The downstairs rooms at Stansted House contain old photos of the domestic staff which sing out with a realism the oil-on-canvas portraits of lords and ladies upstairs can’t match.
One photo from around the turn of the century shows a buxom woman seated next to her dog. It’s Martha Fletcher, a housekeeper who was married to a gardener called William and kept chickens in the estate’s grounds.
Another photo, from 1939, shows Ken Doel wearing elegant footman’s livery.
Ken started his career in service at the age of 14, waiting at table and cleaning the earl’s boots.
In his free time he rode a BSA motorcycle to Emsworth or to Southsea beach with one of the young housemaids.
Ken left the manor for the Royal Air Force in the Second World War and returned years later, aged 88, to find his old uniform still packed away.
‘I feel proud to know that my livery will be on display for visitors to Stansted House to see in the future,’ he wrote.
Janet says discovering more about the people who made their lives at Stansted was one of the joys of working at the house.
‘We have people who visit and then send in photographs of their great-great-grandmother and others who used to work here,’ she says.
‘That’s what really brings the house to life.
‘It’s not all those old pieces of furniture and paintings and so on, but it’s the stories of the people who lived there.’
At a glance
WHERE: Rowlands Castle, PO9 6DX
WHEN: The house is open for viewing from May to September from Sunday to Wednesday 1pm-5pm. The Pavilion Tea Rooms on the estate are open Monday to Sunday from 9am to 5pm.
CONTACT: Phone (023) 9241 2265, e-mail firstname.lastname@example.org
WHAT’S ON: On Sunday, May 31 there will be an MG rally from midday. The Stansted Garden Show takes place from Friday, June 5 to Sunday, June 7 between 10am and 5pm. There will be more than 300 stands selling gifts, plants, country foods and wines and much more. There will also be children’s entertainment.
A grand history
Stansted House began as a hunting lodge 800 years ago.
A manor house was built there in 1688, and royal visitors are recorded from Henry II to the present generation.
After several owners and a calamitous fire in 1900, the mansion was rebuilt in 1901 on the exact footprint of old house. It became the family home of the Ponsonbys, Earls of Bessborough, in 1924.
The family kept an extensive staff until the Second World War, when Vere Ponsonby, the ninth Earl of Bessborough, left to become governor-general of Canada.
During the war the house was used to shelter evacuees from a Southsea orphanage, and for a time afterwards it reverted back to the Ponsonby’s home, albeit with a much-reduced staff.
In 1983 the 10th Earl of Bessborough, Frederick Ponsonby, set up the Stansted Park Foundation, a charitable trust charged with the preservation of the estate for the benefit of the nation.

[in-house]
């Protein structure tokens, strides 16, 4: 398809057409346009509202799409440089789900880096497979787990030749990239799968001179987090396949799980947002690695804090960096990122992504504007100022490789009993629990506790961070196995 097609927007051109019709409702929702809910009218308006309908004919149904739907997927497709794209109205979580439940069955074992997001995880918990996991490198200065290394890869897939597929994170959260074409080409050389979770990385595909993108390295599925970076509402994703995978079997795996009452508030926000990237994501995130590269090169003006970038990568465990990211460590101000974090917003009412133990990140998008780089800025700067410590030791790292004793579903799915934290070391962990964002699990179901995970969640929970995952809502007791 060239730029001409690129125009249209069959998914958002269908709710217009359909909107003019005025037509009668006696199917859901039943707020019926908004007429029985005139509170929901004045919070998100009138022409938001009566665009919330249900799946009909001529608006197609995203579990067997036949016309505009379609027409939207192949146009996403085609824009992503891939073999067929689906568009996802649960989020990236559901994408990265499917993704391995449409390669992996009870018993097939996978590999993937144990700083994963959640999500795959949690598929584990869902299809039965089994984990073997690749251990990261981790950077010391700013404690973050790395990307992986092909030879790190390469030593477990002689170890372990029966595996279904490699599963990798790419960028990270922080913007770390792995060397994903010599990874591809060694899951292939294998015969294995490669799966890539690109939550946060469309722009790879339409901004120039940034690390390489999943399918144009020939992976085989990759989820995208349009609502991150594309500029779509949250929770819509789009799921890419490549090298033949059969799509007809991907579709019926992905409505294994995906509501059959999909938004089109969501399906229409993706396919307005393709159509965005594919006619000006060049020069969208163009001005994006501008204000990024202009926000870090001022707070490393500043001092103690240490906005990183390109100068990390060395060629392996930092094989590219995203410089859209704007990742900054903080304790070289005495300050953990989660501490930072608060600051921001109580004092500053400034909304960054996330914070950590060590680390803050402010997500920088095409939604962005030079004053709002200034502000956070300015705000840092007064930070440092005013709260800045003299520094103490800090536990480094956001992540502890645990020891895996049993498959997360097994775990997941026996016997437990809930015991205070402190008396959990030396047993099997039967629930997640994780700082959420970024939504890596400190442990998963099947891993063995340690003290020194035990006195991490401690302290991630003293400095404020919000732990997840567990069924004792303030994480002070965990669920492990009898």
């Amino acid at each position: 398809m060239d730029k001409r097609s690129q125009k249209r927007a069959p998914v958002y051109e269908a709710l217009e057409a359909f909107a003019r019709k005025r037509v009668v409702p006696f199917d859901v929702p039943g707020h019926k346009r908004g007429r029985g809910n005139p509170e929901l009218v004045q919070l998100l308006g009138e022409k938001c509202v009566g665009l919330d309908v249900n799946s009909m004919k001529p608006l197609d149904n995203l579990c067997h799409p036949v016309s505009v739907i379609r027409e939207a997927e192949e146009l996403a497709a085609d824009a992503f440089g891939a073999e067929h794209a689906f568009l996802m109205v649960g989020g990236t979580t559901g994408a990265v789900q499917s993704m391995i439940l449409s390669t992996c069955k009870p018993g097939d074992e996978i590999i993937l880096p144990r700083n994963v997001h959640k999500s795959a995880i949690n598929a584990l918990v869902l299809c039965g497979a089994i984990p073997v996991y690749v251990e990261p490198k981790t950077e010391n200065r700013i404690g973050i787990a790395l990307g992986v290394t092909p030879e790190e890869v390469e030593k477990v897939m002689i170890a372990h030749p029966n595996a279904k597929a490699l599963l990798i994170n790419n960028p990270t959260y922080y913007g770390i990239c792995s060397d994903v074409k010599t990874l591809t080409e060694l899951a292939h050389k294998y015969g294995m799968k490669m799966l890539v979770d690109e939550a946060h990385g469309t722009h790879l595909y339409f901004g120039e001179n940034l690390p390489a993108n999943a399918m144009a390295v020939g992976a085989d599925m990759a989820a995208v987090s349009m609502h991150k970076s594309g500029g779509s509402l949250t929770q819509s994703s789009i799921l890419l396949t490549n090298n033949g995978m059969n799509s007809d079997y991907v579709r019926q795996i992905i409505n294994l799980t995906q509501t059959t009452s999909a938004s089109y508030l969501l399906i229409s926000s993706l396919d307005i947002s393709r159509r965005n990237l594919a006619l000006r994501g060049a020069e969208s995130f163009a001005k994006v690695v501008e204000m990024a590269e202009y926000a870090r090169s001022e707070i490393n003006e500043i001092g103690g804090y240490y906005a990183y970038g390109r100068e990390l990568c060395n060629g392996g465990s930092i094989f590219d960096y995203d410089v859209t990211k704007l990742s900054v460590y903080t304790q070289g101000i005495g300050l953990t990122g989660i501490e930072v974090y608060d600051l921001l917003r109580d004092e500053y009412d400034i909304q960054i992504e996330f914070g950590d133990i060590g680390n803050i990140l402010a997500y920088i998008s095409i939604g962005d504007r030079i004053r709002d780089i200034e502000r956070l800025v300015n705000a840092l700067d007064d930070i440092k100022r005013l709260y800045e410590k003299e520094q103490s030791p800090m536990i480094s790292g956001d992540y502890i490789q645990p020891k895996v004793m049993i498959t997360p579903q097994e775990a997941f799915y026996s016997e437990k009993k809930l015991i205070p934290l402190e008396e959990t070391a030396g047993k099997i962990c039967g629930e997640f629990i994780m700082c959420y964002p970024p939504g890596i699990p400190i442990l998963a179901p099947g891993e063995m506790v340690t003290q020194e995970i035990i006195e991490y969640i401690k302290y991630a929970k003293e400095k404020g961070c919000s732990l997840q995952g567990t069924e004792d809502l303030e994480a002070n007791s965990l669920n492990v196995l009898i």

He died in 1993, and his favourite room, the library, is preserved exactly as it was then, crammed with books, watercolours and richly-upholstered armchairs.
Stansted House’s grounds are vast, and include the longest avenue of beech trees in Britain at more than 2 miles.
The grounds include tea rooms, a garden centre and arboretum, a chapel, a farm shop, a light railway and even a maze.
No working for pennies
As one of Stansted House’s two housekeepers, Christine Day is no stranger to hard work.
But, Christine says, her labours don’t compare with what the house’s domestic staff at would have gone through in days gone by.
‘I know I wouldn’t want to be lifting one of those copper pans in the kitchen full of water and vegetables because they would probably be extremely heavy,’ she says.
‘And all the hard work they put in with blacking the fires.
‘They would have had to have done that every day, but we only have to do it on occasions.’
Christine, from Cowplain, has been a housekeeper at Stansted House for 10 years.
She says many people have it easy today compared to their forebears.
‘You can’t imagine working for pennies and still not having enough money. I think we’ve all got too much today to be honest.’
Good Ground care
The gardening team at Stansted House has changed dramatically over the past century.
There was once a team of 14 gardeners looking after the grounds, but today there are just three, who are supported by a group of volunteers who help out once a week.
But Rory Watson, the head gardener, still lives at the old gardener’s cottage on the grounds.
Rory says the focus of the job has also changed.
‘In the past, their job was to cater for the occupants of the house, so they grew fruit and vegetables and it was very much a working environment,’ he says.
‘Today we’re continuing to transform the site to attract more visitors.’
As well as maintaining the hedgerows and mowing the lawns, Rory has built a large playground for young visitors and makes sure the circular hedge maze is kept in good nick.
‘Because we’re open to the public and we have a huge visitor draw, there are always bits and pieces cropping up,’ he says.